Sons of God
(Old Testament) (bene ha-'elohim, "sons of God" (Ge 6:2,4; Job 1:6; 2:1); bene 'elohim, "sons of God" (Job 38:7); bene 'elim, "ye mighty," the King James Version; "ye sons of the mighty," King James Version margin, the Revised Version (British and American); "sons of God" or "sons of the gods," the Revised Version margin (Ps 29:1); "sons of the mighty," the King James Version and the Revised Version (British and American); "sons of God" or "sons of the gods," the Revised Version margin (Ps 89:6 (Heb 7:1-28)); Septuagint huioi tou theou, hoi aggeloi tou theou (Ge 6:2); huioi tou theou (Ge 6:4); hoi aggeloi tou theou (Job 1:6; 2:1); aggeloi mou (Job 38:7); huioi theou (Ps 29:1; 89:6; compare Da 3:25)):
1. Job and Psalms:
This article will deal with this phrase as it is used in the above passages. In the passages from Job and Psalms it is applied to supernatural beings or angels. In Job the "sons of God" are represented as appearing before the throne of Yahweh in heaven, ready to do Him service, and as shouting for joy at the creation of the earth, In the Psalms they are summoned to celebrate the glory of Yahweh, for there is none among them to be compared to Him. The phrase in these passages has no physical or moral reference. These heavenly beings are called "sons of God" or "sons of the 'elohim" simply as belonging to the same class or guild as the 'elohim, just as "sons of the prophets" denotes those who belong to the prophetic order (see A.B. Davidson, Commentary on Job 1:6).
2. Genesis 6:2,4:
Different views, however, are taken of the passage in Ge 6:2,4: "The sons of God saw the daughters of men that they were fair; and they took them wives of all that they chose ..... The Nephilim were in the earth in those days, and also after that, when the sons of God came in unto the daughters of men."
(1) "Sons of God" is interpreted as referring to men, (a) to sons of the nobles, who married daughters of the common people. This is the view of many Jewish authorities, who hold that it is justified by the use of 'elohim in the sense of "judges" (Ex 21:6; 22:8 f, etc.). But this cannot be the meaning of 'elohim here, for when 'adham, "men," is used to denote the lower classes, it is contrasted with 'ish, as in Ps 49:2 (Heb 3:1-19), not with 'elohim. When contrasted with 'elohim it signifies the human race. (b) Some commentators hold that by "sons of God" is to be understood the pious race descended from Seth, and by "daughters of men" the daughters of worldly men. These commentators connect the passage with Ge 4:25 f, where the race of Seth is characterized as the worshippers of Yahweh and is designated as a whole, a seed (compare De 14:1; 32:5; Ho 1:10 (Heb 2:1)). They consider the restricted meaning they put upon "men" as warranted by the contrast (compare Jer 32:20; Isa 43:4), and that as the term "daughters" expresses actual descent, it is natural to understand "sons" in a similar sense. The phrase "took wives," they contend also, supports the ethical view, being always used to signify real and lasting marriages, and cannot, therefore, be applied to the higher spirits in their unholy desire after flesh. On this view Ge 6:1-4 are an introduction to the reason for the Flood, the great wickedness of man upon the earth (Ge 6:5). It is held that nothing is said in Ge 6:4 of a race of giants springing from the union of angels with human wives (see paragraph 2, below), and that the violence which is mentioned along with the corruption of the world (6:11) refers to the sin of the giants.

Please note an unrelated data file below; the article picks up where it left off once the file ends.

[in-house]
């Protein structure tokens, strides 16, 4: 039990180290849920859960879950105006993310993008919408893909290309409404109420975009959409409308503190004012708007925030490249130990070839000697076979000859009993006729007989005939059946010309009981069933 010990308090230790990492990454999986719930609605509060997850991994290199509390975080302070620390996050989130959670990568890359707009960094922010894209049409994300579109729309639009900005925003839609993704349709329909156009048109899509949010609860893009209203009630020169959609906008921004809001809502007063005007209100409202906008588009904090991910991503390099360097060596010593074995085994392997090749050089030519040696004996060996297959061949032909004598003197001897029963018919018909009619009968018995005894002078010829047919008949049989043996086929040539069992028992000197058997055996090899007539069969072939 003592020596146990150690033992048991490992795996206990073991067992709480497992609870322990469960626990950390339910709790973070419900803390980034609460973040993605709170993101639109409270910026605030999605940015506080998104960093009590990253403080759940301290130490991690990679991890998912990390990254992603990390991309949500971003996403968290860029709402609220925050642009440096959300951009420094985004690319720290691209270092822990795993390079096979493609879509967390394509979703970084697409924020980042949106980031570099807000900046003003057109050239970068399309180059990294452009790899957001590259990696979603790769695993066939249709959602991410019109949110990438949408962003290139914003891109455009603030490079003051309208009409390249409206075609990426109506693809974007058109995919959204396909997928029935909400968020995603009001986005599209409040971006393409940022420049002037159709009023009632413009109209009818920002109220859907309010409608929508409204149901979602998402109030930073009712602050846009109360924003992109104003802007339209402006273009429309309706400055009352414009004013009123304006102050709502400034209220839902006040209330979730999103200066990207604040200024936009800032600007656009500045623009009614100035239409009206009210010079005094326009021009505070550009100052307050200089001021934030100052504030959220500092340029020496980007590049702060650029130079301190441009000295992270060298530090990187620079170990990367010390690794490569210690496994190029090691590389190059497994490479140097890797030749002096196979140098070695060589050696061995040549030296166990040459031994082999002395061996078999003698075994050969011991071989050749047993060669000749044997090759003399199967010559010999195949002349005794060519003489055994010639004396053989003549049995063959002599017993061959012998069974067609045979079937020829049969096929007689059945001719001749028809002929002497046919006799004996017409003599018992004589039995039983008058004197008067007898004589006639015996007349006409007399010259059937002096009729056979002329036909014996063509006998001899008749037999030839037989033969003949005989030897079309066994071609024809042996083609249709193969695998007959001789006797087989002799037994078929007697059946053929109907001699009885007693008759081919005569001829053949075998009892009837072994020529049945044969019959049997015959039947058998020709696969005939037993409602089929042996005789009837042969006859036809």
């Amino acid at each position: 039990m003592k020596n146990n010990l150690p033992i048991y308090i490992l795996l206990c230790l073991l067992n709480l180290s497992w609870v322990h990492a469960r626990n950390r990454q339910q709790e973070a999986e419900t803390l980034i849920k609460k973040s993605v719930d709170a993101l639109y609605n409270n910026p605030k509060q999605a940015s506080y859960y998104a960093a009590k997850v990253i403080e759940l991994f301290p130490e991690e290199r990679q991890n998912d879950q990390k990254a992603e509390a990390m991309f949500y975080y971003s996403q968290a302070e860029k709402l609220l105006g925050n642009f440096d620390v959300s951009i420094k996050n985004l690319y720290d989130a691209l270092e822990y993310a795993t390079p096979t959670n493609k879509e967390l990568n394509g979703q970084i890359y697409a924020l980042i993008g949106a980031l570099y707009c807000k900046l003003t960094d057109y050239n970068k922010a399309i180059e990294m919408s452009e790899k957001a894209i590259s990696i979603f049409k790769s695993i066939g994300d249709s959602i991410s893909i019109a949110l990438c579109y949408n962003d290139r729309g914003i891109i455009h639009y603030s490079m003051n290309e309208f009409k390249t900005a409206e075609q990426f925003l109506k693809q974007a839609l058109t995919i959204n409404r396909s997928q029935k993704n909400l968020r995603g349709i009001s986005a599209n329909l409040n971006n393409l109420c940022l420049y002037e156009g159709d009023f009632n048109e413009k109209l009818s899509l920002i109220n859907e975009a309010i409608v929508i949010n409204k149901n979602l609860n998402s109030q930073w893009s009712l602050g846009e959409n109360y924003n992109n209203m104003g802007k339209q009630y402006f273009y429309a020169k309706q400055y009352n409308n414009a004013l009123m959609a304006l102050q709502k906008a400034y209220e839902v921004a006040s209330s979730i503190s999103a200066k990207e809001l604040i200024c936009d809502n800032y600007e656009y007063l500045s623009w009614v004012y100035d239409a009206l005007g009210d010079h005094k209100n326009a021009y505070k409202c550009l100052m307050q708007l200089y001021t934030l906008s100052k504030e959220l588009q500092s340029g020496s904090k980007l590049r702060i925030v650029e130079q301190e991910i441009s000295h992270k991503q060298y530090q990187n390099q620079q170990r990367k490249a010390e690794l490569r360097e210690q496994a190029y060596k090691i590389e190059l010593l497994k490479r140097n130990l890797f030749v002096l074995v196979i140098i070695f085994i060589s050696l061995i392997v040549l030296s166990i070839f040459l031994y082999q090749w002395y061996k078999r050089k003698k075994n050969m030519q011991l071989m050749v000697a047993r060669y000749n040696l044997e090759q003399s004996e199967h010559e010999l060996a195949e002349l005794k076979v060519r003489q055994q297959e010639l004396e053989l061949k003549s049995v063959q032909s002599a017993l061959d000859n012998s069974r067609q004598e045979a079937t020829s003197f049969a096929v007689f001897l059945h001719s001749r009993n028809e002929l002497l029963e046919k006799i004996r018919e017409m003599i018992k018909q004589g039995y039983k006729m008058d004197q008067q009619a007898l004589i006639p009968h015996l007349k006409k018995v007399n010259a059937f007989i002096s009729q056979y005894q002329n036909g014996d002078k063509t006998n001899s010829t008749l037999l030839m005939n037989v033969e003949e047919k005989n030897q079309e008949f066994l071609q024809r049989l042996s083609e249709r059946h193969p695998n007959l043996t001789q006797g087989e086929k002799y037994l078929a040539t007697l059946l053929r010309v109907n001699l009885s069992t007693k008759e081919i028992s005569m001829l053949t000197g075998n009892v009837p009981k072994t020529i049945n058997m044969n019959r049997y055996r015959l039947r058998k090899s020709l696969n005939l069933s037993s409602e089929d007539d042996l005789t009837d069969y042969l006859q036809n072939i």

(2) Most scholars now reject this view and interpret "sons of God" as referring to supernatural beings in accordance with the meaning of the expression in the other passages. They hold that De 14:1, etc., cannot be regarded as supporting the ethical interpretation of the phrase in a historical narrative. The reference to Jer 32:20, etc., too, is considered irrelevant, the contrast in these passages being between Israel and other nations, not, as here, between men and God. Nor can a narrower signification (daughters of worldly men) be attached to "men" in Ge 6:2 than to "men" in Ge 6:1, where the reference is to the human race in general. This passage (Ge 6:1-4), therefore, which is the only one of its kind, is considered to be out of its place and to have been inserted here by the compiler as an introduction to the story of the Flood (Ge 6:5-8). The intention of the original writer, however, was to account for the rise of the giant race of antiquity by the union of demigods with human wives. This interpretation accords with Enoch chapters 6 through 7, etc., and with Jude 1:6 f, where the unnatural sin of the men of Sodom who went after "strange flesh" is compared with that of the angels (compare 2Pe 2:4 ff). (See Havernick, Introduction to the Pentateuch; Hengstenberg on the Pentateuch, I, 325; Oehler, Old Testament Theology, I, 196 f; Schultz, Old Testament Theology, I, 114 ff; Commentary on Genesis by Delitzsch, Dillmann, and Driver.)